Helping Your Child Diffuse a Bully Situation on His Own
Studies have shown that bullies target others to gain a feeling of power. Studies also show that more girls than boys are bullies. More often than not, when a child is the victim of bullying, he doesn’t want one of his parents to step in and handle the situation.
Of course, whether or not you do will depend on the age of the child and the severity of the bullying. But since there will always be bullies in the world, even into adulthood, equipping your child with the right tools to handle bullies is one of the best actions you can take.
You want your child to have the emotional ability to be able to stand up for himself and learn good conflict resolution skills. Bullying does work to tear down the self-esteem of the victim, so as a parent, you want to make sure that your child understands that at the heart of it, bullying has nothing to do with him.
Reassure him that he’s well loved and that you’re proud of him. Offer a non-judgmental ear so that he doesn’t keep emotions bottled up. Talk to your child about his feelings about the situation and let your support for him be clearly seen.
Often, bullies will pick on other kids because they want to see a reaction. They want to see anger or reduce the victim to tears. Teach your child to maintain self-control and not to fall for it when the bully is pushing his buttons.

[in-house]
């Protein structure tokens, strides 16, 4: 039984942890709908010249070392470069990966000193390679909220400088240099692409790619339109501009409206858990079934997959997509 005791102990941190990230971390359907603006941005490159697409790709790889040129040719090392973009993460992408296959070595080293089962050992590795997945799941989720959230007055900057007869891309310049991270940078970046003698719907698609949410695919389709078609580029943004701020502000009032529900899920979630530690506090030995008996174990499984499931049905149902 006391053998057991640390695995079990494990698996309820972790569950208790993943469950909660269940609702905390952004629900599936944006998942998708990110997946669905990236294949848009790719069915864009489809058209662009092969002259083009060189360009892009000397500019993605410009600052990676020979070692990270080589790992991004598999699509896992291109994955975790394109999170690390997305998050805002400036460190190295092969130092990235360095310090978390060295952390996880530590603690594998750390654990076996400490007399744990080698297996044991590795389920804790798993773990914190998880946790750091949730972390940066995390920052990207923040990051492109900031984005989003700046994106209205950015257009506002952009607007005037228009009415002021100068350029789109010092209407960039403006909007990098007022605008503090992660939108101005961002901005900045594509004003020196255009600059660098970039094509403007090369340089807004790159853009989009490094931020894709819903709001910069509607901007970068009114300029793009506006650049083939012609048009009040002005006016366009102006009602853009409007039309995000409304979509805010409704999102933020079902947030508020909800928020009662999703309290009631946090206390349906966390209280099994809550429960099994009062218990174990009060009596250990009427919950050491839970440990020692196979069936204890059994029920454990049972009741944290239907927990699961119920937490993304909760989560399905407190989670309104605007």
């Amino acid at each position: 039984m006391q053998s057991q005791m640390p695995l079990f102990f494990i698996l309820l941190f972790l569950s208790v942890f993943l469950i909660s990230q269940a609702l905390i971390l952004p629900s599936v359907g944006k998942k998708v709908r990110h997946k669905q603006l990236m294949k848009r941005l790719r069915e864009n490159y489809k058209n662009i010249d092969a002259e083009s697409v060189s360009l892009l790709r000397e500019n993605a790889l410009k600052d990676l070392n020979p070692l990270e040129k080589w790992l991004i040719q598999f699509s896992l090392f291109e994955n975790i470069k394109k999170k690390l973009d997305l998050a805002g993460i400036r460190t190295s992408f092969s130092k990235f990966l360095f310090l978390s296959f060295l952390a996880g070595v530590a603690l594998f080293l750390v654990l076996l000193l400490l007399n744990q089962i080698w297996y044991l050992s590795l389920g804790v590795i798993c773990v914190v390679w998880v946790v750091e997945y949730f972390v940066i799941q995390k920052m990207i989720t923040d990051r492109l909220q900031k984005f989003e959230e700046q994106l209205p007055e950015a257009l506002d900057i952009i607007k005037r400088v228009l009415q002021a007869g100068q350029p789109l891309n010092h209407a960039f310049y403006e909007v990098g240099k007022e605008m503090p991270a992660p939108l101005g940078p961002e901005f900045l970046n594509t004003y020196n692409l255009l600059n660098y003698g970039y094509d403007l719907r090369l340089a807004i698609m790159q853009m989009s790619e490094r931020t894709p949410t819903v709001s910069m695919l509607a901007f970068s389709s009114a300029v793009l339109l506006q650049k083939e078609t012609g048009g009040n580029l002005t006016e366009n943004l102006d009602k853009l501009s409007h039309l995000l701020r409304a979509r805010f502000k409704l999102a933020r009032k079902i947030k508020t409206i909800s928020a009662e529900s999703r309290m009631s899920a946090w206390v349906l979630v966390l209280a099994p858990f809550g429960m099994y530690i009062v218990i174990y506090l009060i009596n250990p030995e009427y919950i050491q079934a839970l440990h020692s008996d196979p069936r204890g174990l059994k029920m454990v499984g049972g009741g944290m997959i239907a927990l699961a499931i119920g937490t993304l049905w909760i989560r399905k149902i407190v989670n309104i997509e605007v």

Depending on the level of bullying, avoiding the confrontation is one way to handle the situation. If there are ways to avoid the bully such as taking another route to class, have him do that.
You can teach your child to try talking to the bully, but talking to a bully rarely ends the bullying. Teach your child that if he’s confronted by a bully who just won’t stop, that it’s okay to stand up for himself.
Bullies want to make their victims feel small. They want them to cower. Show your child that while walking away from a bully is often the best defense, sometimes the bully refuses to give up and if that’s the case, that it’s okay not to back down.
If your child has tried avoiding the confrontation and has tried other forms of conflict resolution, make sure he knows to seek out an adult for help. He should first tell his teacher and if that doesn’t help, go to the guidance counselor or the principal. If none of those adults will step in and stop the bullying, go to the school superintendent.